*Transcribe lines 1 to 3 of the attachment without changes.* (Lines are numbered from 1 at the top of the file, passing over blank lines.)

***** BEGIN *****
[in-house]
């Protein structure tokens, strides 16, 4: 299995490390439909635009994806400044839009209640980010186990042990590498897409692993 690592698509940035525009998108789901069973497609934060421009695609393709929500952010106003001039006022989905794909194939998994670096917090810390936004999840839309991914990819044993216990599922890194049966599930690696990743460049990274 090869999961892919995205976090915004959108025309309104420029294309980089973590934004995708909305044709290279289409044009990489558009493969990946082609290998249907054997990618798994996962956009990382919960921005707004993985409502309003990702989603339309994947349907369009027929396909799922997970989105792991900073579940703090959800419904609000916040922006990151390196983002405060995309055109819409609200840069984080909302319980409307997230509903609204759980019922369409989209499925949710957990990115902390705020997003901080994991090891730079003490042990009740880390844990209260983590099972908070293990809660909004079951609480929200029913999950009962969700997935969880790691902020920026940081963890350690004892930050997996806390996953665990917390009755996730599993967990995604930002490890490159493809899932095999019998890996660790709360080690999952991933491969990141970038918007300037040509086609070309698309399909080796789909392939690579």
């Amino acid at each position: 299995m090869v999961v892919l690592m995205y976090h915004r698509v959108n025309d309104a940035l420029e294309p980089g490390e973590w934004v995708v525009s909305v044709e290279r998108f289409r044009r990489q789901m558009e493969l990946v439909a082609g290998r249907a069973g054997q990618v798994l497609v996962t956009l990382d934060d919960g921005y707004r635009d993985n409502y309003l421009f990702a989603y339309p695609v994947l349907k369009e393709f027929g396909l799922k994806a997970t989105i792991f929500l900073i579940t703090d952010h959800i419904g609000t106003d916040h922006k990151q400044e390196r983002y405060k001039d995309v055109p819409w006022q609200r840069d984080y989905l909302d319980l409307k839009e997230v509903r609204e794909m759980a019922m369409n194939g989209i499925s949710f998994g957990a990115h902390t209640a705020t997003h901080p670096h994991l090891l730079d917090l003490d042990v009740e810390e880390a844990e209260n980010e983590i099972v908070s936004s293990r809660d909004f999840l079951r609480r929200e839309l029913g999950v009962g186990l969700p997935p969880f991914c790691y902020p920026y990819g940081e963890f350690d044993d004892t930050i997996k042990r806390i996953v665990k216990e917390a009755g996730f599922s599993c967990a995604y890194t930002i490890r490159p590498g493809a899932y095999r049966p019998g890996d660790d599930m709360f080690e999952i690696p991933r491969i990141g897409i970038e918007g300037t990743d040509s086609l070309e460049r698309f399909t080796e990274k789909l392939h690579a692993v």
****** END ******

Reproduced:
[in-house]
């Protein structure tokens, strides 16, 4: 299995490390439909635009994806400044839009209640980010186990042990590498897409692993 690592698509940035525009998108789901069973497609934060421009695609393709929500952010106003001039006022989905794909194939998994670096917090810390936004999840839309991914990819044993216990599922890194049966599930690696990743460049990274 090869999961892919995205976090915004959108025309309104420029294309980089973590934004995708909305044709290279289409044009990489558009493969990946082609290998249907054997990618798994996962956009990382919960921005707004993985409502309003990702989603339309994947349907369009027929396909799922997970989105792991900073579940703090959800419904609000916040922006990151390196983002405060995309055109819409609200840069984080909302319980409307997230509903609204759980019922369409989209499925949710957990990115902390705020997003901080994991090891730079003490042990009740880390844990209260983590099972908070293990809660909004079951609480929200029913999950009962969700997935969880790691902020920026940081963890350690004892930050997996806390996953665990917390009755996730599993967990995604930002490890490159493809899932095999019998890996660790709360080690999952991933491969990141970038918007300037040509086609070309698309399909080796789909392939690579």
């Amino acid at each position: 299995m090869v999961v892919l690592m995205y976090h915004r698509v959108n025309d309104a940035l420029e294309p980089g490390e973590w934004v995708v525009s909305v044709e290279r998108f289409r044009r990489q789901m558009e493969l990946v439909a082609g290998r249907a069973g054997q990618v798994l497609v996962t956009l990382d934060d919960g921005y707004r635009d993985n409502y309003l421009f990702a989603y339309p695609v994947l349907k369009e393709f027929g396909l799922k994806a997970t989105i792991f929500l900073i579940t703090d952010h959800i419904g609000t106003d916040h922006k990151q400044e390196r983002y405060k001039d995309v055109p819409w006022q609200r840069d984080y989905l909302d319980l409307k839009e997230v509903r609204e794909m759980a019922m369409n194939g989209i499925s949710f998994g957990a990115h902390t209640a705020t997003h901080p670096h994991l090891l730079d917090l003490d042990v009740e810390e880390a844990e209260n980010e983590i099972v908070s936004s293990r809660d909004f999840l079951r609480r929200e839309l029913g999950v009962g186990l969700p997935p969880f991914c790691y902020p920026y990819g940081e963890f350690d044993d004892t930050i997996k042990r806390i996953v665990k216990e917390a009755g996730f599922s599993c967990a995604y890194t930002i490890r490159p590498g493809a899932y095999r049966p019998g890996d660790d599930m709360f080690e999952i690696p991933r491969i990141g897409i970038e918007g300037t990743d040509s086609l070309e460049r698309f399909t080796e990274k789909l392939h690579a692993v």